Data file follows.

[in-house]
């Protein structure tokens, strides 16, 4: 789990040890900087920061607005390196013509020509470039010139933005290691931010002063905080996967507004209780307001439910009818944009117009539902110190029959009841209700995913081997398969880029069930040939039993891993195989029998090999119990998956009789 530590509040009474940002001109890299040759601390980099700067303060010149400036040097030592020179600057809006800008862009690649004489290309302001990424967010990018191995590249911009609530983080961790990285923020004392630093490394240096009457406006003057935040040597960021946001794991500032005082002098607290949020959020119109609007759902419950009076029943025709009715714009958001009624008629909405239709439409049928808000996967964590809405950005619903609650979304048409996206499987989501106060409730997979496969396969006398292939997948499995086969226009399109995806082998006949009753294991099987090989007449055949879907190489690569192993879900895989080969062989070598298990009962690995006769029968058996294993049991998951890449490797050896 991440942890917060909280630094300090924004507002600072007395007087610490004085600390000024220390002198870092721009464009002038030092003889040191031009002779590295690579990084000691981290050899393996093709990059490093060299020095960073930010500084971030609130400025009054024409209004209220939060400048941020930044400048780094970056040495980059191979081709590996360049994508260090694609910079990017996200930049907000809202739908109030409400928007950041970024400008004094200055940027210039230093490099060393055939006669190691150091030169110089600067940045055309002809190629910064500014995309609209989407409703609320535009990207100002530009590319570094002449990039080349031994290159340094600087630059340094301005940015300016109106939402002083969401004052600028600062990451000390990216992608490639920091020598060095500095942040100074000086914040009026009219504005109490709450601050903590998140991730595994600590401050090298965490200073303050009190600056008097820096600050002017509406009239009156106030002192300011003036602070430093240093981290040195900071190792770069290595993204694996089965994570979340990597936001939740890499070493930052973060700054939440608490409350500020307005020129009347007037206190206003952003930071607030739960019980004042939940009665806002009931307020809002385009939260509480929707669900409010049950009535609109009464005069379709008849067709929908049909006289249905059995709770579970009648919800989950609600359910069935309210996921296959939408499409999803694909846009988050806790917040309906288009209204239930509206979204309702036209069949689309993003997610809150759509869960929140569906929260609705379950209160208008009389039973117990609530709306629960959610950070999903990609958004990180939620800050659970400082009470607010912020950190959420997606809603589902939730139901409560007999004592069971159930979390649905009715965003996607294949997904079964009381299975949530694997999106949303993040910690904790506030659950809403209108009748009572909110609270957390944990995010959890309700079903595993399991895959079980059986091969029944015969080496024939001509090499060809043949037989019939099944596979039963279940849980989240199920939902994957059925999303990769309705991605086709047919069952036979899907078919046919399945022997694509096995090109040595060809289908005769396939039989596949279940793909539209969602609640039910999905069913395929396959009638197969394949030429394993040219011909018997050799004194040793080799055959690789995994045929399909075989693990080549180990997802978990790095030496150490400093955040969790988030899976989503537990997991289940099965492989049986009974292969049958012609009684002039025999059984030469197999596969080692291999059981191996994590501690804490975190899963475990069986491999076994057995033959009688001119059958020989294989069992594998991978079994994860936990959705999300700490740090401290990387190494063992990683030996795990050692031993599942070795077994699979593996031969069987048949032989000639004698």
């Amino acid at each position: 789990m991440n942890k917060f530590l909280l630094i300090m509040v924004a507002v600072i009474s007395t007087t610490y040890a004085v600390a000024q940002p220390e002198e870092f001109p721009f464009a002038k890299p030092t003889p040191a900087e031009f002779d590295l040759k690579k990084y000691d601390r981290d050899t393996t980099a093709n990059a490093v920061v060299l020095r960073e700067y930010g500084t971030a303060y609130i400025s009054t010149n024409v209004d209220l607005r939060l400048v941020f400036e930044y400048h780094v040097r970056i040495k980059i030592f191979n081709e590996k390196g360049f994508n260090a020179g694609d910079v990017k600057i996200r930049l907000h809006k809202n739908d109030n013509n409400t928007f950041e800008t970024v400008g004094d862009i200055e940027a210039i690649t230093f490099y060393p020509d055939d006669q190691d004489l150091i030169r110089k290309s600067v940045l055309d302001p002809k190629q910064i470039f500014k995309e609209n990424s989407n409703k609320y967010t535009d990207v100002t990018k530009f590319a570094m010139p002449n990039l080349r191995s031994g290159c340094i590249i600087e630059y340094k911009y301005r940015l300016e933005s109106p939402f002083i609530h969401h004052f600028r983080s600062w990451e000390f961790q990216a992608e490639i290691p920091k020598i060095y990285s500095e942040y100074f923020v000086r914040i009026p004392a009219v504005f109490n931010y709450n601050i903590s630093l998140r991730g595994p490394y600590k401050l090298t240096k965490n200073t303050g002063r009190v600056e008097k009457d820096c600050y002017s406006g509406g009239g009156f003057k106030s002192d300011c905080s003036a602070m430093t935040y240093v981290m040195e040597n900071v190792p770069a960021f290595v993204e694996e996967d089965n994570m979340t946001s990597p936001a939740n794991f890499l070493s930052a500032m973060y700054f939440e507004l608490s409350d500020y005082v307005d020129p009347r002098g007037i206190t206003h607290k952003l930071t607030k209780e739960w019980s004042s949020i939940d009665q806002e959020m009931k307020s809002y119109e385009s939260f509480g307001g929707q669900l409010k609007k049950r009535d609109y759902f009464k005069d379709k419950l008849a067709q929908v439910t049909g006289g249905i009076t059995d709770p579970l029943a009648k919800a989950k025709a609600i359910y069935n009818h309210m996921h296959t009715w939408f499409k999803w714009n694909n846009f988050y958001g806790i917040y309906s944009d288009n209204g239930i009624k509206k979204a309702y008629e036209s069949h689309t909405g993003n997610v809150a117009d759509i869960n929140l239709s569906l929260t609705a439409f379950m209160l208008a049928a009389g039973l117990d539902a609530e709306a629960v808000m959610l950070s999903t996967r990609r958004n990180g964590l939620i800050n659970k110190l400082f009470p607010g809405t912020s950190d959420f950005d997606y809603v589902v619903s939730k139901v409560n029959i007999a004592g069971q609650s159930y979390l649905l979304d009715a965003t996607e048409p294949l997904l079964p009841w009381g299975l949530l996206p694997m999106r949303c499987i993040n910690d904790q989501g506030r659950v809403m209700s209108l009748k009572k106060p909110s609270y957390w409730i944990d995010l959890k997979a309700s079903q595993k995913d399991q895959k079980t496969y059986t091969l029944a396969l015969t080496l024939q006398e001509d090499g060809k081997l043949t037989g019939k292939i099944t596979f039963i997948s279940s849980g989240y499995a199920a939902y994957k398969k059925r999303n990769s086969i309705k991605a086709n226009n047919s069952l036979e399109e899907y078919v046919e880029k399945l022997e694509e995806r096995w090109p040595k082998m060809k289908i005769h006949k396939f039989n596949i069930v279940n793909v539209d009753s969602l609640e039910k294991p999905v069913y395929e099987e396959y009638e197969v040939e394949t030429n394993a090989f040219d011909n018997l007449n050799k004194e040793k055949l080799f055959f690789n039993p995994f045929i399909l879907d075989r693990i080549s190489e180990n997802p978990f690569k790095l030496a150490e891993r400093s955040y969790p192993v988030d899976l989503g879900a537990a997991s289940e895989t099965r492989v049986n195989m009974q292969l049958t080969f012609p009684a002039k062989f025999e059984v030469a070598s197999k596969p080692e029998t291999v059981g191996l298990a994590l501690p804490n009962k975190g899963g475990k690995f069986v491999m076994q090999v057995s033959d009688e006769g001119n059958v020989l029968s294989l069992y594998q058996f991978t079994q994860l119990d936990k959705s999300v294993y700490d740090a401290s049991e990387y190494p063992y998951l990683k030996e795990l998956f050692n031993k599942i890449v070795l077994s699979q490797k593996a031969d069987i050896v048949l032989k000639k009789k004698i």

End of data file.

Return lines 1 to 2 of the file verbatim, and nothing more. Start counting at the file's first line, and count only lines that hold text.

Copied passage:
[in-house]
């Protein structure tokens, strides 16, 4: 789990040890900087920061607005390196013509020509470039010139933005290691931010002063905080996967507004209780307001439910009818944009117009539902110190029959009841209700995913081997398969880029069930040939039993891993195989029998090999119990998956009789 530590509040009474940002001109890299040759601390980099700067303060010149400036040097030592020179600057809006800008862009690649004489290309302001990424967010990018191995590249911009609530983080961790990285923020004392630093490394240096009457406006003057935040040597960021946001794991500032005082002098607290949020959020119109609007759902419950009076029943025709009715714009958001009624008629909405239709439409049928808000996967964590809405950005619903609650979304048409996206499987989501106060409730997979496969396969006398292939997948499995086969226009399109995806082998006949009753294991099987090989007449055949879907190489690569192993879900895989080969062989070598298990009962690995006769029968058996294993049991998951890449490797050896 991440942890917060909280630094300090924004507002600072007395007087610490004085600390000024220390002198870092721009464009002038030092003889040191031009002779590295690579990084000691981290050899393996093709990059490093060299020095960073930010500084971030609130400025009054024409209004209220939060400048941020930044400048780094970056040495980059191979081709590996360049994508260090694609910079990017996200930049907000809202739908109030409400928007950041970024400008004094200055940027210039230093490099060393055939006669190691150091030169110089600067940045055309002809190629910064500014995309609209989407409703609320535009990207100002530009590319570094002449990039080349031994290159340094600087630059340094301005940015300016109106939402002083969401004052600028600062990451000390990216992608490639920091020598060095500095942040100074000086914040009026009219504005109490709450601050903590998140991730595994600590401050090298965490200073303050009190600056008097820096600050002017509406009239009156106030002192300011003036602070430093240093981290040195900071190792770069290595993204694996089965994570979340990597936001939740890499070493930052973060700054939440608490409350500020307005020129009347007037206190206003952003930071607030739960019980004042939940009665806002009931307020809002385009939260509480929707669900409010049950009535609109009464005069379709008849067709929908049909006289249905059995709770579970009648919800989950609600359910069935309210996921296959939408499409999803694909846009988050806790917040309906288009209204239930509206979204309702036209069949689309993003997610809150759509869960929140569906929260609705379950209160208008009389039973117990609530709306629960959610950070999903990609958004990180939620800050659970400082009470607010912020950190959420997606809603589902939730139901409560007999004592069971159930979390649905009715965003996607294949997904079964009381299975949530694997999106949303993040910690904790506030659950809403209108009748009572909110609270957390944990995010959890309700079903595993399991895959079980059986091969029944015969080496024939001509090499060809043949037989019939099944596979039963279940849980989240199920939902994957059925999303990769309705991605086709047919069952036979899907078919046919399945022997694509096995090109040595060809289908005769396939039989596949279940793909539209969602609640039910999905069913395929396959009638197969394949030429394993040219011909018997050799004194040793080799055959690789995994045929399909075989693990080549180990997802978990790095030496150490400093955040969790988030899976989503537990997991289940099965492989049986009974292969049958012609009684002039025999059984030469197999596969080692291999059981191996994590501690804490975190899963475990069986491999076994057995033959009688001119059958020989294989069992594998991978079994994860936990959705999300700490740090401290990387190494063992990683030996795990050692031993599942070795077994699979593996031969069987048949032989000639004698």